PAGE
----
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Symposium focus: How to draw more women to Oral and Maxillofacial Surgery6 min read

January 16, 2018

Symposium focus: How to draw more women to Oral and Maxillofacial Surgery6 min read

Ann Arbor, Mich., Jan. 16, 2018 -– A symposium focused on increasing the number of women in the field of oral and maxillofacial surgery is drawing speakers from around the country to the University of Michigan Friday and Saturday, Jan. 19-20.

OMFS residents, from left, Sara Anderson, Kelly Sayre and Karen Carver in an operating room at the U-M hospital.

The event is organized by the School of Dentistry’s Department of Oral and Maxillofacial Surgery/Hospital Dentistry. Faculty, residents, fellows and dental students will participate in the program, which includes discussions and networking opportunities to promote this surgical specialty.

Department chairman Dr. Brent Ward addressed the issue last year as he discussed priorities for the department in the context of its 100th anniversary celebration. As the department begins its second century, drawing more women into the field and into the U-M program is one of his top priorities, he said.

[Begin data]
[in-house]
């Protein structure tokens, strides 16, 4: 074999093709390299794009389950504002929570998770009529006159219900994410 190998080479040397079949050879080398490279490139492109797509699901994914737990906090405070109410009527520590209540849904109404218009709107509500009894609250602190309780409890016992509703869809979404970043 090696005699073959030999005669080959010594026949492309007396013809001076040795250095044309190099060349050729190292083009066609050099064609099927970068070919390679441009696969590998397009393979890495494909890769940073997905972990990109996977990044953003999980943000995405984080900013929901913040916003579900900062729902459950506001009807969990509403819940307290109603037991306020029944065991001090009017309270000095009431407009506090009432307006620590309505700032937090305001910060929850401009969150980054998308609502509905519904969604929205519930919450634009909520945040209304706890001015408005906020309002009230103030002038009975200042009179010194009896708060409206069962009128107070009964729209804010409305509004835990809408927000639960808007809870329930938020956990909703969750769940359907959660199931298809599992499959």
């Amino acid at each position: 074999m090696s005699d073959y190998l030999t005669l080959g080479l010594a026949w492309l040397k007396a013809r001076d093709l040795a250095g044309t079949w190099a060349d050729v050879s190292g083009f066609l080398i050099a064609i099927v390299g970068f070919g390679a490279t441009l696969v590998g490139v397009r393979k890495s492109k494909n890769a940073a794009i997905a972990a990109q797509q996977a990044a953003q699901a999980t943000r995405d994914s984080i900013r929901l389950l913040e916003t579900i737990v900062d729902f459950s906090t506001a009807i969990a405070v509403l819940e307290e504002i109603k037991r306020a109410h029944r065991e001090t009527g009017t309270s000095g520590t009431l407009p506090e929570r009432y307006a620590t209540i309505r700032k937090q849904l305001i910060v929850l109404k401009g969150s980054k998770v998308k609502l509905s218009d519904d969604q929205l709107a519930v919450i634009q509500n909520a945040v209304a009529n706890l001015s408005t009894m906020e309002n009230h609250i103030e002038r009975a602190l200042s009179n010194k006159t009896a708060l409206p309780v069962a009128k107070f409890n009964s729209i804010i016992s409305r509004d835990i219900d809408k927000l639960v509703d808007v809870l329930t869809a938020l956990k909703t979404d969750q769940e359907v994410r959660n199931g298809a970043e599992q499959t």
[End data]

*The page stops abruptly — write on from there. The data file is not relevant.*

The specialty began at U-M in 1917 under the direction of Dr. Chalmers J. Lyons, a foundational figure who led the development of the dental and surgical specialty into what today is OMFS. It wasn’t until 1980 that the first woman, Helen Zylman, joined the U-M program, but many of the classes have continued to remain entirely male. The last three years have been a good sign of progress, Ward said, with three women currently among the 18 residents in the program, the most at one time in the history of the department.

Ward notes that half of the graduating dental school students each year are now women, yet few choose to apply to OMFS resident training programs. “We are not effectively recruiting from a pool that could make a tremendous difference in the face of the specialty moving forward,” he said. “We think this is important for our current and future success. With this symposium, we want to create a place for discussion and dialogue that can help address this issue here and across the nation. We want to be a platform for change.”